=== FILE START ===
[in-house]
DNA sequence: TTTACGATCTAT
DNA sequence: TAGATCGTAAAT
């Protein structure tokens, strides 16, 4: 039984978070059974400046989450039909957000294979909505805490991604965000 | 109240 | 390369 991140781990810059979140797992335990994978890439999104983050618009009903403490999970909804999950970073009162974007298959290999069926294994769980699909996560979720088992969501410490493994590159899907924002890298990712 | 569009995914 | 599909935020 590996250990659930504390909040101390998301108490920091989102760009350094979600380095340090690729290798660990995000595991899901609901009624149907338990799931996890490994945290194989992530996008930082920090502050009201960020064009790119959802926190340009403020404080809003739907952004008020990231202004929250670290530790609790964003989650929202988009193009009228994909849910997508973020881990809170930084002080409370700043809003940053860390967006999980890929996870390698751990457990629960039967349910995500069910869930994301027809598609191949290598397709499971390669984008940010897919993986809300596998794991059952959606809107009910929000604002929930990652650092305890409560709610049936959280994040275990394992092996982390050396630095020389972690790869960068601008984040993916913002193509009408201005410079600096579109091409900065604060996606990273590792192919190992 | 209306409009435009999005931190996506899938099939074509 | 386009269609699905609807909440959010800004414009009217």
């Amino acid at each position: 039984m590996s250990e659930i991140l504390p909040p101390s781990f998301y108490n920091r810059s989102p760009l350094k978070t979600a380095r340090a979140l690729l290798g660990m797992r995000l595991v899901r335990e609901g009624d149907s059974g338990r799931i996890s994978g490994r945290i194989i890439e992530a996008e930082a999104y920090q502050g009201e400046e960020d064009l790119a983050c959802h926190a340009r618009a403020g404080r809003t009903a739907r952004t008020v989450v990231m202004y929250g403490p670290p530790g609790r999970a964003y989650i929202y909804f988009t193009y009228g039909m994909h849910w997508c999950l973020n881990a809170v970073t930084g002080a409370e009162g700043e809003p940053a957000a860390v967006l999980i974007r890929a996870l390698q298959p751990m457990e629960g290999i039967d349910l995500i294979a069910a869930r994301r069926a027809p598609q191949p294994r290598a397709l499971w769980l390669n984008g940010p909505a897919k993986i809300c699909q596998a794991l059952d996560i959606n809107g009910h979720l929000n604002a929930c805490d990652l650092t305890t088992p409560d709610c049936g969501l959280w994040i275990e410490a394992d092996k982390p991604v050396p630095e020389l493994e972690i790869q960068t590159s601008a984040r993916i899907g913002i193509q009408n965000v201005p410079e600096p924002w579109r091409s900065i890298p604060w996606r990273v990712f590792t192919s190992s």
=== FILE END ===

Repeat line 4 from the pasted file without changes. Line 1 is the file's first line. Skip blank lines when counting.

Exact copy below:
């Protein structure tokens, strides 16, 4: 039984978070059974400046989450039909957000294979909505805490991604965000 | 109240 | 390369 991140781990810059979140797992335990994978890439999104983050618009009903403490999970909804999950970073009162974007298959290999069926294994769980699909996560979720088992969501410490493994590159899907924002890298990712 | 569009995914 | 599909935020 590996250990659930504390909040101390998301108490920091989102760009350094979600380095340090690729290798660990995000595991899901609901009624149907338990799931996890490994945290194989992530996008930082920090502050009201960020064009790119959802926190340009403020404080809003739907952004008020990231202004929250670290530790609790964003989650929202988009193009009228994909849910997508973020881990809170930084002080409370700043809003940053860390967006999980890929996870390698751990457990629960039967349910995500069910869930994301027809598609191949290598397709499971390669984008940010897919993986809300596998794991059952959606809107009910929000604002929930990652650092305890409560709610049936959280994040275990394992092996982390050396630095020389972690790869960068601008984040993916913002193509009408201005410079600096579109091409900065604060996606990273590792192919190992 | 209306409009435009999005931190996506899938099939074509 | 386009269609699905609807909440959010800004414009009217």